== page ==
NOV 15, 2016 8:13 AM PST

Siderophore vaccines combat infection

WRITTEN BY: Kerry Evans
Researchers at the University of California, Irvine, and MIT are taking a novel approach to preventing and treating bacterial infections.
Like people, bacteria need iron. The problem is that soluble iron is scarce. Bacteria get around this by secreting molecules called siderophores to gather up and bring back iron. In some ways, iron is a bacterium’s Achilles heel, and this makes siderophores an attractive therapeutic target.
Siderophores bind and transport iron.
Humans already combat a number of bacteria by targeting their siderophores. When bacteria activate toll-like receptors on immune cells, those cells synthesize and secrete lipocalin-2 which binds to bacterial siderophores. (It also binds a mammalian siderophore to limit free iron inside cells.) 
The problem is that some bacteria - Salmonella, for example - can “hide” their siderophores from lipocalin-2. Salmonella does this by C-glucosylating its siderophore Ent, converting it to a form that lipocalin-2 can’t bind. According to study author Elizabeth Nolan, “there's no identified human defense mechanism against some of these molecules. That's how we got thinking about how we could boost this metal-withholding response via an immunization.”
Nolan’s group focused on targeting the intestinal pathogen Salmonella. Because siderophores are too small to actually elicit an immune response, they conjugated these small molecules to a carrier protein - cholera toxin subunit B. They report their findings in the early edition of PNAS.
They vaccinated the mice intranasally and gave them a booster 2 weeks later. Then, they used a mouse model of Salmonella colitis to monitor intestinal and systemic colonization by the pathogen. Three days postinfection (36-51 days after vaccination), the researchers found less Salmonella in the feces of vaccinated mice compared to controls. Furthermore, decreases in Salmonella colonization correlated with a high siderophore antibody titer.
Vaccination also bolstered the Lactobacillus population in the mouse gut. “We think that the expansion of Lactobacillus may be conferring additional benefit to the host,” says Nolan.
A different group reported on a similar approach to vaccinating against uropathogenic E. coli. They conjugated two E. coli siderophores, Aer or Ybt, to cationized BSA. Here, the positively-charged BSA helps the vaccine bind to immune cells. The bacterial burden decreased by 12-fold in the urine of mice vaccinated with cBSA-Ybt and 19-fold when vaccinated with cBSA-Aer.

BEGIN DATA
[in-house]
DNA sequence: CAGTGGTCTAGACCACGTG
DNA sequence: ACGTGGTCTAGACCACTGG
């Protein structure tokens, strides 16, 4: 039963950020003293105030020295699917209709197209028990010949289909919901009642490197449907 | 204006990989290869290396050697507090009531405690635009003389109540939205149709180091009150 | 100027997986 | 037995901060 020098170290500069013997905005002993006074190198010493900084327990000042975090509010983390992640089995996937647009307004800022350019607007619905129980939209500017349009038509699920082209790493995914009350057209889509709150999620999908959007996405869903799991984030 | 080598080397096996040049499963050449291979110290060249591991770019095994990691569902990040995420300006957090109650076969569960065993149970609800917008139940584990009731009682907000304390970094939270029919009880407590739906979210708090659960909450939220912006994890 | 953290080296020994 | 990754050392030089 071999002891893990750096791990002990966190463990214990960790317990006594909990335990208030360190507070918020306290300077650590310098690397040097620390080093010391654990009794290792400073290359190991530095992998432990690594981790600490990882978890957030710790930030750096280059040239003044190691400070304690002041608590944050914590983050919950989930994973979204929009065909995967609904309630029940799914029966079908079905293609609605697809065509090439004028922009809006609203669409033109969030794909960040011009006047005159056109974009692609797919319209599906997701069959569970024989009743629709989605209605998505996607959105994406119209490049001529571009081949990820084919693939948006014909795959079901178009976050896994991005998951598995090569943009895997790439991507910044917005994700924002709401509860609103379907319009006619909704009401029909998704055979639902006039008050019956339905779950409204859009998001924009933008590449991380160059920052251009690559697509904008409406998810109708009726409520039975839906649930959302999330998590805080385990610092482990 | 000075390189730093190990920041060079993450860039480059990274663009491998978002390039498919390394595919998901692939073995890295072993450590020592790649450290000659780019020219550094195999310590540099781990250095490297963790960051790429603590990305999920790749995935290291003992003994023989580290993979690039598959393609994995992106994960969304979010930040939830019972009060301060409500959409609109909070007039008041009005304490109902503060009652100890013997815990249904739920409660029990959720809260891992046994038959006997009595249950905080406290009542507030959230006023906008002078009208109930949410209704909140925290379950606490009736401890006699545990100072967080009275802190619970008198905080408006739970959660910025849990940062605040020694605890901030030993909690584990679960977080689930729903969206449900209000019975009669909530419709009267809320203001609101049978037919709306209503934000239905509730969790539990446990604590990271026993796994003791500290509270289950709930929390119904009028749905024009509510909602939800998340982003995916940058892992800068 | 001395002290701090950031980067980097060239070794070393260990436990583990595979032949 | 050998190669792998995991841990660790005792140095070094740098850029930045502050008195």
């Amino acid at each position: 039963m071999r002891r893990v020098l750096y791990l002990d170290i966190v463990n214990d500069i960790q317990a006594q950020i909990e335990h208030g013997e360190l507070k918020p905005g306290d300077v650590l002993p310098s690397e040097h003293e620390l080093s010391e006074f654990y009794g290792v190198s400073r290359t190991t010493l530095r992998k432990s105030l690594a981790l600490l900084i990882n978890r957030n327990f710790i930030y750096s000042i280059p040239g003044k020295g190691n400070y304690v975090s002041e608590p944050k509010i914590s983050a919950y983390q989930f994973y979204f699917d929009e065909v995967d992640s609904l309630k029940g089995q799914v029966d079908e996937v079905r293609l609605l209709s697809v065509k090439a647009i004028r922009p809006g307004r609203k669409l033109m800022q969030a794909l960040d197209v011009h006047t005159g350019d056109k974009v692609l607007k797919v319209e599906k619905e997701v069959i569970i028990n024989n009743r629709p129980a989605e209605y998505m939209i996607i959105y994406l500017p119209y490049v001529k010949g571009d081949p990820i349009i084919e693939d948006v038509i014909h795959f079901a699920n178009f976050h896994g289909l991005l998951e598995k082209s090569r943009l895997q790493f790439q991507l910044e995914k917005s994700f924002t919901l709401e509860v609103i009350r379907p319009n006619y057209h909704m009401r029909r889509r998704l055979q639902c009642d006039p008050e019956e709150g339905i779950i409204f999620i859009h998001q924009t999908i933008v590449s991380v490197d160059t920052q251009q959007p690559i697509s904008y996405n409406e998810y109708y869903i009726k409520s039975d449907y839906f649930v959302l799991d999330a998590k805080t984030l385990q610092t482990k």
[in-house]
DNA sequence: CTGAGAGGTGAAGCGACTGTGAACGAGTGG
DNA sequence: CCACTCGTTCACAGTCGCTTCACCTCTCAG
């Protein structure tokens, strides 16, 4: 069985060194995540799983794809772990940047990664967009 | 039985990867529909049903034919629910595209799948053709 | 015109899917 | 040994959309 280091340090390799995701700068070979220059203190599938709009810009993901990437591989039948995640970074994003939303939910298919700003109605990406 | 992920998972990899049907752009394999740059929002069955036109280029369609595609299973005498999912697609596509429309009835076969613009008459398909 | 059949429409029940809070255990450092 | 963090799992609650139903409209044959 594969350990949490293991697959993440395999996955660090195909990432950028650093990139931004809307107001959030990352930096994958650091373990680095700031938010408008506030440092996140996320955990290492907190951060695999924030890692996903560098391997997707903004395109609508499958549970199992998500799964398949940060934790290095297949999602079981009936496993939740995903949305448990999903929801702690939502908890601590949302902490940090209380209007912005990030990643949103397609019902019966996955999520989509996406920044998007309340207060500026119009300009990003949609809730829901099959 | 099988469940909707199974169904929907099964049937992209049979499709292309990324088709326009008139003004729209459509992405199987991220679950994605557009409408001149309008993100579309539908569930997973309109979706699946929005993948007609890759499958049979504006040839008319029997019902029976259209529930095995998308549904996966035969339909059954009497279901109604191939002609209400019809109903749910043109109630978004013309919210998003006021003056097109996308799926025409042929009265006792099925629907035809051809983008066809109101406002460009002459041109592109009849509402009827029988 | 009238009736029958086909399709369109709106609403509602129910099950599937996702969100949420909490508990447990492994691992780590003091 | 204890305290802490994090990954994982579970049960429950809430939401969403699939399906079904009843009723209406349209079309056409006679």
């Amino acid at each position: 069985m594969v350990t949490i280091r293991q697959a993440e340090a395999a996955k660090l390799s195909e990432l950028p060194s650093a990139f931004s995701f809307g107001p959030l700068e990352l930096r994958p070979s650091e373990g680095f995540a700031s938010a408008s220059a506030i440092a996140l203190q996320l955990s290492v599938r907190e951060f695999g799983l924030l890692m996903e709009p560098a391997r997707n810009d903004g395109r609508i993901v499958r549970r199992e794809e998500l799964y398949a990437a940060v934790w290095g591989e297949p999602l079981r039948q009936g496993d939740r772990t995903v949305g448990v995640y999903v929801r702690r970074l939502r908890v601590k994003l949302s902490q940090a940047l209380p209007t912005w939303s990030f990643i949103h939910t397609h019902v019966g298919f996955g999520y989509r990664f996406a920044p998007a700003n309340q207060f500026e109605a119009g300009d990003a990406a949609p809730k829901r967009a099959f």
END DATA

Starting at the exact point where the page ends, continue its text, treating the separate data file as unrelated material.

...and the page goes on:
These siderophore vaccines seem pretty promising in mice. It will be interesting to see what happens if they are ever tested in humans. These vaccines may never totally replace antibiotics, but they could be very beneficial to people with compromised immune systems or those who are at higher risk for infections.
Sources: PNAS, Science Daily, Wikipedia
About the Author
  • Kerry received a doctorate in microbiology from the University of Arkansas for Medical Sciences.
You May Also Like
MAR 29, 2020
Earth & The Environment
MAR 29, 2020
Incinerators and landfills breed antibiotic resistant genes
Here’s a compelling reason to start composting: your municipal solid waste is producing airborne antibiotic-resist ...
APR 16, 2020
Health & Medicine
APR 16, 2020
Structural Basis of Receptor Recognition by SARS-CoV-2
As mortality and infection rates rise globally, it appears that SARS-CoV-2, the virus responsible for the COVID-19 pande ...
APR 24, 2020
Genetics & Genomics
APR 24, 2020
Using Wastewater to Identify COVID-19 Hotspots
The SARS-CoV-2 pandemic is now known to have infected over 2.7 million individuals and killed at least 194,000.
APR 27, 2020
Genetics & Genomics
APR 27, 2020
New Insight Into HIV Opens Path to Better Therapeutics
Researchers have made a breakthrough in our understanding of HIV infections.
MAY 08, 2020
MAY 08, 2020
Vaccine Prevents Virally-induced Type 1 Diabetes
Scientists aren’t exactly sure what causes type 1 diabetes, although genetics and environmental factors are presum ...
MAY 25, 2020
MAY 25, 2020
The Symbiotic Bacteria That Stow Away in Ship-Destroying Clams
Shipworms are known as the 'termites of the sea.' They are not actually worms; these infamous mollusks that have brought ...
Loading Comments...